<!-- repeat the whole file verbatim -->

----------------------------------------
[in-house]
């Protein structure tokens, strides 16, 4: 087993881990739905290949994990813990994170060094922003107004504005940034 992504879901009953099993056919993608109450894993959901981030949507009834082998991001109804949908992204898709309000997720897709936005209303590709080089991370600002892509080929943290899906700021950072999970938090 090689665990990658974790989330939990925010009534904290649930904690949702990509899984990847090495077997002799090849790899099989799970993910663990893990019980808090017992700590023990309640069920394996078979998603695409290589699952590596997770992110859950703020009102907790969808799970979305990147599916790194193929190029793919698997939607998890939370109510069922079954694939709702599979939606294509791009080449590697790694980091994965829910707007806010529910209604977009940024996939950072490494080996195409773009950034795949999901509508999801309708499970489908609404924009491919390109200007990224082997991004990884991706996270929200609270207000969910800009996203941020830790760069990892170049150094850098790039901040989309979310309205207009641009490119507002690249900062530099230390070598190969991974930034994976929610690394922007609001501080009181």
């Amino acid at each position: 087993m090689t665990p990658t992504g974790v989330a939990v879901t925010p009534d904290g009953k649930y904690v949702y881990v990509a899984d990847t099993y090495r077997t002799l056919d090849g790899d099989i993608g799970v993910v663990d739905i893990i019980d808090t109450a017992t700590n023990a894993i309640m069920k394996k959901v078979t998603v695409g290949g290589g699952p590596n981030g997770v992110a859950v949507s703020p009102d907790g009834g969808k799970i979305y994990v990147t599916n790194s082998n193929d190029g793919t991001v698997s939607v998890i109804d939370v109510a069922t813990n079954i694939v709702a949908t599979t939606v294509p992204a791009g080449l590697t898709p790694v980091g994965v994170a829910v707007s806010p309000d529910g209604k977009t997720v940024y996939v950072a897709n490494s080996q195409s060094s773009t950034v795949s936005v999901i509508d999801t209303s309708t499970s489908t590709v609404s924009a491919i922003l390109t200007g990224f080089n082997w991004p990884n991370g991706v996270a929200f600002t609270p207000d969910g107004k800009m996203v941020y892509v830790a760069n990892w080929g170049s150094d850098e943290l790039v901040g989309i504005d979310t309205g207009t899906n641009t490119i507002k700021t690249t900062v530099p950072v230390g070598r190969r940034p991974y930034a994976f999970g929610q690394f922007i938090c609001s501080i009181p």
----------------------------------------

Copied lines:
[in-house]
């Protein structure tokens, strides 16, 4: 087993881990739905290949994990813990994170060094922003107004504005940034 992504879901009953099993056919993608109450894993959901981030949507009834082998991001109804949908992204898709309000997720897709936005209303590709080089991370600002892509080929943290899906700021950072999970938090 090689665990990658974790989330939990925010009534904290649930904690949702990509899984990847090495077997002799090849790899099989799970993910663990893990019980808090017992700590023990309640069920394996078979998603695409290589699952590596997770992110859950703020009102907790969808799970979305990147599916790194193929190029793919698997939607998890939370109510069922079954694939709702599979939606294509791009080449590697790694980091994965829910707007806010529910209604977009940024996939950072490494080996195409773009950034795949999901509508999801309708499970489908609404924009491919390109200007990224082997991004990884991706996270929200609270207000969910800009996203941020830790760069990892170049150094850098790039901040989309979310309205207009641009490119507002690249900062530099230390070598190969991974930034994976929610690394922007609001501080009181």
């Amino acid at each position: 087993m090689t665990p990658t992504g974790v989330a939990v879901t925010p009534d904290g009953k649930y904690v949702y881990v990509a899984d990847t099993y090495r077997t002799l056919d090849g790899d099989i993608g799970v993910v663990d739905i893990i019980d808090t109450a017992t700590n023990a894993i309640m069920k394996k959901v078979t998603v695409g290949g290589g699952p590596n981030g997770v992110a859950v949507s703020p009102d907790g009834g969808k799970i979305y994990v990147t599916n790194s082998n193929d190029g793919t991001v698997s939607v998890i109804d939370v109510a069922t813990n079954i694939v709702a949908t599979t939606v294509p992204a791009g080449l590697t898709p790694v980091g994965v994170a829910v707007s806010p309000d529910g209604k977009t997720v940024y996939v950072a897709n490494s080996q195409s060094s773009t950034v795949s936005v999901i509508d999801t209303s309708t499970s489908t590709v609404s924009a491919i922003l390109t200007g990224f080089n082997w991004p990884n991370g991706v996270a929200f600002t609270p207000d969910g107004k800009m996203v941020y892509v830790a760069n990892w080929g170049s150094d850098e943290l790039v901040g989309i504005d979310t309205g207009t899906n641009t490119i507002k700021t690249t900062v530099p950072v230390g070598r190969r940034p991974y930034a994976f999970g929610q690394f922007i938090c609001s501080i009181p």